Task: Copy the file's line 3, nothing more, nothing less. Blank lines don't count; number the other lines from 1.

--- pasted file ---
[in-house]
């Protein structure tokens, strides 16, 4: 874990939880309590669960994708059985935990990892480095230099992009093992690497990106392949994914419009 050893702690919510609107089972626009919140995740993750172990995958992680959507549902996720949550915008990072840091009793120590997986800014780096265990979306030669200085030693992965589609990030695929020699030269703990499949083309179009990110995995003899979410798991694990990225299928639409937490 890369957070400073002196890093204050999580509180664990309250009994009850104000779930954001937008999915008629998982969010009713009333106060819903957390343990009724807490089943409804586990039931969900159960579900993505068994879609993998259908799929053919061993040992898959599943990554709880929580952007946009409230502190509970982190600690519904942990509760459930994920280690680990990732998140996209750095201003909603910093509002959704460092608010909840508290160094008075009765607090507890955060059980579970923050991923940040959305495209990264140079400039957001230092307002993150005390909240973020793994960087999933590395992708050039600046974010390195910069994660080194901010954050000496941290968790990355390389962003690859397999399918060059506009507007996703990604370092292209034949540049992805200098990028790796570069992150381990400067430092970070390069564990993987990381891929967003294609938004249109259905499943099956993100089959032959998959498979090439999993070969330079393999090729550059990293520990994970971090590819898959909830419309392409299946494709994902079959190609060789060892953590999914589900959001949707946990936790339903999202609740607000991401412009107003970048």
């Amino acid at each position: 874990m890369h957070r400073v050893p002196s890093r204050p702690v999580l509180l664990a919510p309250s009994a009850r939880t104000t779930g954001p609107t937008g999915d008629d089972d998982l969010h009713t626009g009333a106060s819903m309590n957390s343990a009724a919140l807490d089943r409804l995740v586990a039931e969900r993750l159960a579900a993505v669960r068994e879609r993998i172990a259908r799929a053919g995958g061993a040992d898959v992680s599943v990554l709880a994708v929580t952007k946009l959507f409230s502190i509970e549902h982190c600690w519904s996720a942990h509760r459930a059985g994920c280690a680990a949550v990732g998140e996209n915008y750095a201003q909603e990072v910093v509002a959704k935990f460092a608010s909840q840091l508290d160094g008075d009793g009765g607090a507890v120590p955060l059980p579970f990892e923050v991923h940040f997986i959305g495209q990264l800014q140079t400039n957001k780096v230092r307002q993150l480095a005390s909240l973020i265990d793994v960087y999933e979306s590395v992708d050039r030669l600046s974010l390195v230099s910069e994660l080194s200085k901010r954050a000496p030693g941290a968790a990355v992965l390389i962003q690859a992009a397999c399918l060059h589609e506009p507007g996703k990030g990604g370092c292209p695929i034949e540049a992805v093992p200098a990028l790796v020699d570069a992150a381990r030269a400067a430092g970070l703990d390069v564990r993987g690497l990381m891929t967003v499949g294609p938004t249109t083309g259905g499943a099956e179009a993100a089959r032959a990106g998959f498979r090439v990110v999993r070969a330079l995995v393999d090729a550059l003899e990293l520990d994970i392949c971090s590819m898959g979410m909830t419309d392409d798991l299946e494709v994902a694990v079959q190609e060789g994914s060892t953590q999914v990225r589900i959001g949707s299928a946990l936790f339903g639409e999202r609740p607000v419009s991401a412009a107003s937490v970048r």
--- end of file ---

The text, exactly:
């Amino acid at each position: 874990m890369h957070r400073v050893p002196s890093r204050p702690v999580l509180l664990a919510p309250s009994a009850r939880t104000t779930g954001p609107t937008g999915d008629d089972d998982l969010h009713t626009g009333a106060s819903m309590n957390s343990a009724a919140l807490d089943r409804l995740v586990a039931e969900r993750l159960a579900a993505v669960r068994e879609r993998i172990a259908r799929a053919g995958g061993a040992d898959v992680s599943v990554l709880a994708v929580t952007k946009l959507f409230s502190i509970e549902h982190c600690w519904s996720a942990h509760r459930a059985g994920c280690a680990a949550v990732g998140e996209n915008y750095a201003q909603e990072v910093v509002a959704k935990f460092a608010s909840q840091l508290d160094g008075d009793g009765g607090a507890v120590p955060l059980p579970f990892e923050v991923h940040f997986i959305g495209q990264l800014q140079t400039n957001k780096v230092r307002q993150l480095a005390s909240l973020i265990d793994v960087y999933e979306s590395v992708d050039r030669l600046s974010l390195v230099s910069e994660l080194s200085k901010r954050a000496p030693g941290a968790a990355v992965l390389i962003q690859a992009a397999c399918l060059h589609e506009p507007g996703k990030g990604g370092c292209p695929i034949e540049a992805v093992p200098a990028l790796v020699d570069a992150a381990r030269a400067a430092g970070l703990d390069v564990r993987g690497l990381m891929t967003v499949g294609p938004t249109t083309g259905g499943a099956e179009a993100a089959r032959a990106g998959f498979r090439v990110v999993r070969a330079l995995v393999d090729a550059l003899e990293l520990d994970i392949c971090s590819m898959g979410m909830t419309d392409d798991l299946e494709v994902a694990v079959q190609e060789g994914s060892t953590q999914v990225r589900i959001g949707s299928a946990l936790f339903g639409e999202r609740p607000v419009s991401a412009a107003s937490v970048r």